Bear Hunter Arrested

A 39-year-old Shelton man was booked into Mason County Jail this morning on a charge of investigation of manslaughter in the death of a brush picker on Wednesday morning.

Chief Deputy Dean Byrd said Gerald Wayne Aldrich was released and will have a first court appearance this coming Monday, Oct. 4.

Byrd says Aldrich and a friend were out bear hunting when they thought they spotted a bear. Aldrich fired a single shot, he says.

It’s been unclear why the hunters did not follow up their shot, but Byrd shed some light on that.

“They heard some screaming or chattering in the woods, ‘Don’t shoot,’ and became afraid of a confrontation and left,” Byrd says of the hunters.

The body of Carlos Pablo Carrillo, a 25-year-old area resident, was discovered at the location, off of California Road 9 miles northwest of Shelton.

After news reports surfaced Wednesday afternoon, the two men turned themselves in to police and cooperated with investigators.

“They assumed they missed,” Byrd says.

The Kitsap Sun reports, “Detectives believe that although Aldrich did not shoot the 25-year-old intentionally, he was reckless and negligent in firing the shot.”

The incident is another tragic reminder for hunters that there are other people in Washington’s woods and fields.

“Hunters should be aware they need to positively ID their target and know what’s behind the target,” Byrd says. “Once they fire that bullet, they own it.”

According to information from WDFW Deputy Chief of enforcement Mike Cenci, at least one other brush gatherer has been killed, two wounded in shooting mishaps in Washington since 2000.

A 1998  article from The Oregonian reposted elsewhere says the harvest of shrubbery, mushrooms and other nontimber items in the woods of Washington and Oregon was worth $200 million.

It also speaks to the dangers of the industry, including a clash between pickers in Grays Harbor County that lead to the death of Alfredo Menjivar the year before.

An extensive 2006 Seattle Times story by Craig Welch entitled “A War In the Woods” details how two brush pickers had their haul of 20,000 stems stolen from them at gunpoint.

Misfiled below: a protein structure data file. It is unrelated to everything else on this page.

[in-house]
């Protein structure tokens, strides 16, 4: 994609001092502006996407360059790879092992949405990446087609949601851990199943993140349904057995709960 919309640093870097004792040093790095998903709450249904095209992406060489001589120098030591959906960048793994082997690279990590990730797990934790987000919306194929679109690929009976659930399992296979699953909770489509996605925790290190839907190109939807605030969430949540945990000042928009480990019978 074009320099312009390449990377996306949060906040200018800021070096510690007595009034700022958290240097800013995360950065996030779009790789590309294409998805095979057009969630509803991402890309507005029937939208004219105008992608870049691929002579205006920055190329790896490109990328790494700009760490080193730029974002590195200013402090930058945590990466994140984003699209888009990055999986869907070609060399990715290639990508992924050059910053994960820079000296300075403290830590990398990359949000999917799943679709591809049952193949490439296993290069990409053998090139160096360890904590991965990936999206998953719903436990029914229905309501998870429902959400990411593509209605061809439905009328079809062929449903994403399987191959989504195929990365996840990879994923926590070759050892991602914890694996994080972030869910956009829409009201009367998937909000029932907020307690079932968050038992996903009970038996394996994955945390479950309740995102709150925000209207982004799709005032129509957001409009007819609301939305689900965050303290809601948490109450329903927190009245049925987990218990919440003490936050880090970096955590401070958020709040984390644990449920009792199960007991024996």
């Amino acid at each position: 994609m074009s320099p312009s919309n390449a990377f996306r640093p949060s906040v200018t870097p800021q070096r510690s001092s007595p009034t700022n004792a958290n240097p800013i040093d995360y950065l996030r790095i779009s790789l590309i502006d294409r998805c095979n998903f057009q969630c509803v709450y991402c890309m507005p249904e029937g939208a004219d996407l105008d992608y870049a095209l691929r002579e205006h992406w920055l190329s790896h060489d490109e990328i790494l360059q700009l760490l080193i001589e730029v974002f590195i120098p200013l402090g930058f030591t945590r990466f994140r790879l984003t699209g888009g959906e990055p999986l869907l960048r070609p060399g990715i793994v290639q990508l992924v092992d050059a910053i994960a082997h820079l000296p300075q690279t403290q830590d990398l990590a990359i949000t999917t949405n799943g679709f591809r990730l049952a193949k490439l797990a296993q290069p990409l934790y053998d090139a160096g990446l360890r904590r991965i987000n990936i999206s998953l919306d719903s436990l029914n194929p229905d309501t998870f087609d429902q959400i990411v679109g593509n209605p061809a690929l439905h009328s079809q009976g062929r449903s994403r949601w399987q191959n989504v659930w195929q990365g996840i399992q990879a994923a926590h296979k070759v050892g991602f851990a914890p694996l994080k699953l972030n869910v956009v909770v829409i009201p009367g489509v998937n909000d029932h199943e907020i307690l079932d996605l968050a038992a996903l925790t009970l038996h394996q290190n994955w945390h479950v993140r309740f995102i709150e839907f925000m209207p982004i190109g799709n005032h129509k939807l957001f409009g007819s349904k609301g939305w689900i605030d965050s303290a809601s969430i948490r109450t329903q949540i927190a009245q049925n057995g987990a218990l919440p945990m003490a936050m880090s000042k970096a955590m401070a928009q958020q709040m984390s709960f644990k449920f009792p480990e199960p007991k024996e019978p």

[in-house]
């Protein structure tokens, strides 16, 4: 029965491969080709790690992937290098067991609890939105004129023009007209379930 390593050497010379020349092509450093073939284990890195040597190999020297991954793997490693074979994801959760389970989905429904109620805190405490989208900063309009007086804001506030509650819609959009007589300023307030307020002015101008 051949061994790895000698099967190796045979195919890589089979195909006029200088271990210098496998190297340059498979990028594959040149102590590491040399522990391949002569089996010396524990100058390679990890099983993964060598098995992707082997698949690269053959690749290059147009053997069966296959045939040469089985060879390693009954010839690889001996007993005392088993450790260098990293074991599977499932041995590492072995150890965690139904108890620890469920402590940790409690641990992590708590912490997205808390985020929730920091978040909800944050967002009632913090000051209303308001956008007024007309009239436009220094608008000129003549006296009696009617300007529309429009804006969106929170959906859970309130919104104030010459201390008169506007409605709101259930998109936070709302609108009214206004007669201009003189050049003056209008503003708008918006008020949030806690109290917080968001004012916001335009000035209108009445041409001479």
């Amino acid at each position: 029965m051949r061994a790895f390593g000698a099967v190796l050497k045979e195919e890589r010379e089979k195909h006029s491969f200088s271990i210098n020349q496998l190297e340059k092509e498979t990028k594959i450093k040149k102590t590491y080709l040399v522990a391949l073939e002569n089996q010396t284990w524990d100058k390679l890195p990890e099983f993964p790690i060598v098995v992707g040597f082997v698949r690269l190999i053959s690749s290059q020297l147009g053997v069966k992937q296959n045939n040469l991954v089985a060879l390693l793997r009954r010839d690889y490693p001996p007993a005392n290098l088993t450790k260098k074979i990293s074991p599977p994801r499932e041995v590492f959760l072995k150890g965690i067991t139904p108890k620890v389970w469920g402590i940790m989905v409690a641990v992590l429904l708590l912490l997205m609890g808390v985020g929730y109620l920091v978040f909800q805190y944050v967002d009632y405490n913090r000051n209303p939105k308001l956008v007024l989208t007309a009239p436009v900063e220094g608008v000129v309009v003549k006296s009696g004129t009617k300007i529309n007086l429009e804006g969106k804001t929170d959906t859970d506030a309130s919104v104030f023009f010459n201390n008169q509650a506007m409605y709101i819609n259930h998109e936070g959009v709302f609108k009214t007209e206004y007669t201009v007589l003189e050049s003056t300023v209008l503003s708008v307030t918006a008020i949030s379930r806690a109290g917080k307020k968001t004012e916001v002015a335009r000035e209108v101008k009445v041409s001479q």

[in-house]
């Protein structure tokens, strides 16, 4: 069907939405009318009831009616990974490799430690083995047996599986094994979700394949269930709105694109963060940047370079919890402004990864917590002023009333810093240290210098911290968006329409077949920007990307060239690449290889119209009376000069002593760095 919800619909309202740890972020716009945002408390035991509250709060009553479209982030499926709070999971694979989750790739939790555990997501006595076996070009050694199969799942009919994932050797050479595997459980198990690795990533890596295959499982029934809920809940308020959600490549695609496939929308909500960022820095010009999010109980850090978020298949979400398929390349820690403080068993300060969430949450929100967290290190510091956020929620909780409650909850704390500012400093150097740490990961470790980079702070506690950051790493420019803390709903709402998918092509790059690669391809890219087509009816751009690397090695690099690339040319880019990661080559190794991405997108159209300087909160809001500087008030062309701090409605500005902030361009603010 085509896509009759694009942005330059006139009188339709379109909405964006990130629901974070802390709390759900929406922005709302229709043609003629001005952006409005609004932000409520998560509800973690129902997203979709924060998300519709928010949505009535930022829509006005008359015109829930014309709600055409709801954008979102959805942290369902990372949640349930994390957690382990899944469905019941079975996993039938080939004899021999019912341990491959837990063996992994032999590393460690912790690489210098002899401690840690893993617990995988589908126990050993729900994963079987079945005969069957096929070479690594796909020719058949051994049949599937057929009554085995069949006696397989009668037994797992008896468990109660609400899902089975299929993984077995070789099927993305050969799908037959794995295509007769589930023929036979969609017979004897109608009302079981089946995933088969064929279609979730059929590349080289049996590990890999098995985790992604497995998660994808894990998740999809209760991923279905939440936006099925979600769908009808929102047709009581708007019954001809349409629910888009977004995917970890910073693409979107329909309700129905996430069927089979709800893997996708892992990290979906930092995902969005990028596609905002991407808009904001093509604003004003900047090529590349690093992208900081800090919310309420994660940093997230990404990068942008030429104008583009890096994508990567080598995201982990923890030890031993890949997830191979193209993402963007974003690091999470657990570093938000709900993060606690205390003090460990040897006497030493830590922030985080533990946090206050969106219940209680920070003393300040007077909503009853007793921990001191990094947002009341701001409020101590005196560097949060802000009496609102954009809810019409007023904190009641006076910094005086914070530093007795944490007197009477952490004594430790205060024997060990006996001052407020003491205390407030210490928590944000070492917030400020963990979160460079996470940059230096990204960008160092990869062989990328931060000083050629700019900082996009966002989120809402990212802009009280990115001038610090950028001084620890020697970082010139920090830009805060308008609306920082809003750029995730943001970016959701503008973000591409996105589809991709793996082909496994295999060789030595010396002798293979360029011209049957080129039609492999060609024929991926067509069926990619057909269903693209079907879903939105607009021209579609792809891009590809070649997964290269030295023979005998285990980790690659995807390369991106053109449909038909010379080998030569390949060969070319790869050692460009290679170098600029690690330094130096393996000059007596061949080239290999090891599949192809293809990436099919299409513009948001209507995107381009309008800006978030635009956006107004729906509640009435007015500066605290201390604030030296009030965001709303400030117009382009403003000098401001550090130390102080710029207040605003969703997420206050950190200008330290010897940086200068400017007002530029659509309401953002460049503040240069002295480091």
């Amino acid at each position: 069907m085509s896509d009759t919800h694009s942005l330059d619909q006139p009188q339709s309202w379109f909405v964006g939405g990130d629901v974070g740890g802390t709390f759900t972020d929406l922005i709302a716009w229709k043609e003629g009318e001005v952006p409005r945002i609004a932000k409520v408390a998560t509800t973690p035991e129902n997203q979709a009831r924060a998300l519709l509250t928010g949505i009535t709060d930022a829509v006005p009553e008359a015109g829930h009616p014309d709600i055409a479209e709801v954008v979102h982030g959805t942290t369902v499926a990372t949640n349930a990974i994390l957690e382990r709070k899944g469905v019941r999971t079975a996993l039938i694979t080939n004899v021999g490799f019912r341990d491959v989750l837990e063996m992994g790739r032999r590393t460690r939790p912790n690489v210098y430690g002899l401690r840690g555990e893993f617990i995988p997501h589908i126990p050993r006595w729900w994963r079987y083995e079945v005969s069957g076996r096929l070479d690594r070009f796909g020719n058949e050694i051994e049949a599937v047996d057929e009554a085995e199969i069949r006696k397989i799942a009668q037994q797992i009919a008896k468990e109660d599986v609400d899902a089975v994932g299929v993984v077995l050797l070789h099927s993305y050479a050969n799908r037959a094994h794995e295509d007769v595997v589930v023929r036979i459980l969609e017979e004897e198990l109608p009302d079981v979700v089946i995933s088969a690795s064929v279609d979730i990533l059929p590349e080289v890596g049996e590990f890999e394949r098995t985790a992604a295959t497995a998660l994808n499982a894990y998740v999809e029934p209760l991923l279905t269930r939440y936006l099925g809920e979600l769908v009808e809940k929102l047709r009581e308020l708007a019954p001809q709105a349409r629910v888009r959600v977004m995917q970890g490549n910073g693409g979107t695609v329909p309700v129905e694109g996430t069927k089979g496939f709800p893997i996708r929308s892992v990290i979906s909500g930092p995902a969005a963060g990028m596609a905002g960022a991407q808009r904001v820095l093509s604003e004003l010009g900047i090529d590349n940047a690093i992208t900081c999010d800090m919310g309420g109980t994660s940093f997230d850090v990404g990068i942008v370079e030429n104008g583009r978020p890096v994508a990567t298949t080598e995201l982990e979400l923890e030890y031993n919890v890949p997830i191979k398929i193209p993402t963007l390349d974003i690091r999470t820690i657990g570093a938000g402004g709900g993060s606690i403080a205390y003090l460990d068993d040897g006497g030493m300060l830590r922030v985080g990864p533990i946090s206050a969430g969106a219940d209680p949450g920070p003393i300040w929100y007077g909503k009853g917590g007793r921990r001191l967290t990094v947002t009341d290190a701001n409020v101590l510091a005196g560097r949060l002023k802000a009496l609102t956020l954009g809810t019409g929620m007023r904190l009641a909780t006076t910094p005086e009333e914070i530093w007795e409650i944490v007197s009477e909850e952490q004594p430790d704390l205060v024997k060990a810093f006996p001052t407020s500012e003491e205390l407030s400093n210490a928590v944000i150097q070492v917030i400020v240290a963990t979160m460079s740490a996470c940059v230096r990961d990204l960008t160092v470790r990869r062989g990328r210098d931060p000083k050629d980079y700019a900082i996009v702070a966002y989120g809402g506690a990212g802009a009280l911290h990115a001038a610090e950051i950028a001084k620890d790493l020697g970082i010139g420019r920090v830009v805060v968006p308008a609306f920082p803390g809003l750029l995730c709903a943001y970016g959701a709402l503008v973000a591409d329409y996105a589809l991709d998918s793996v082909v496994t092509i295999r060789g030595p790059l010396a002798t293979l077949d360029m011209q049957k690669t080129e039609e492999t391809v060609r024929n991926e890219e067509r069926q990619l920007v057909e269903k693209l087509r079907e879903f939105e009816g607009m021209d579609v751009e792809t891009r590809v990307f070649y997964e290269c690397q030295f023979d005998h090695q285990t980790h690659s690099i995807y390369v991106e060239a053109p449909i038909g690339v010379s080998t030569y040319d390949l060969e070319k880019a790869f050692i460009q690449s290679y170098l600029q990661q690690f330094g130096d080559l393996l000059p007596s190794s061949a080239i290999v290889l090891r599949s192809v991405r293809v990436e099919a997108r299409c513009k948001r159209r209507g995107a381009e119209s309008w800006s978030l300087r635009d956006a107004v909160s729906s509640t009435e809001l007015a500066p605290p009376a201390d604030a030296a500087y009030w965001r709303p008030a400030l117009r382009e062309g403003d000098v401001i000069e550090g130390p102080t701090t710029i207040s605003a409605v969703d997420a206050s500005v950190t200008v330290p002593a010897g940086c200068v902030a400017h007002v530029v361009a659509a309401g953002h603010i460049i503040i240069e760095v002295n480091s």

It also details some of the efforts to police the industry:

Mason County sheriff’s Deputy Ted Drogmund barely missed crashing his pickup into trees as he piloted up narrow logging roads to picking grounds west of Shelton on a recent spring morning.

Spying a van in a clearing, Drogmund left his truck and bounded into the woods, a palm on his holstered gun.

“Permit? You have a permit?” he shouted.

Ignacio Velazquez stumbled from the brush, but he had the proper paperwork.

Scenes like this are common for Drogmund and a handful of others in Western Washington who police illegal picking full time.

“It’s still really like the Wild West out here,” Drogmund said.

Some years Drogmund makes 100 arrests, for fistfights, broken windows and slashed tires. A brush picker in Mason County last month was charged with bashing his boss with a shovel.

Drogmund recently chased a van of illegal pickers who were “slow-rolling,” looking for a place to bail out and scatter into the woods. Ten days earlier, an illegal picker approached Drogmund carrying a machete.

In Grays Harbor County, a picker was shot and killed in 1997 by another worker who wanted his salal patch. Another picker was shot and wounded three years ago.

Near Hood Canal, five people were caught last year stealing $28,000 in salal from private land. In Eugene, Ore., a man was sent to prison for pilfering $250,000 in beargrass. In early May, eight illegal salal pickers were arrested in the Olympic National Forest, accused of chasing off legal competitors. A few weeks ago, Forest Service patrol officers came across nearly 150 80-pound bales of moss that had been swiped from the Mount St. Helens National Volcanic Monument.

This, of course, does not abdicate hunters’ responsibilities. But as with my article on marijuana grows in Northwest forests, it shows that these are no longer your grandfather’s woods.


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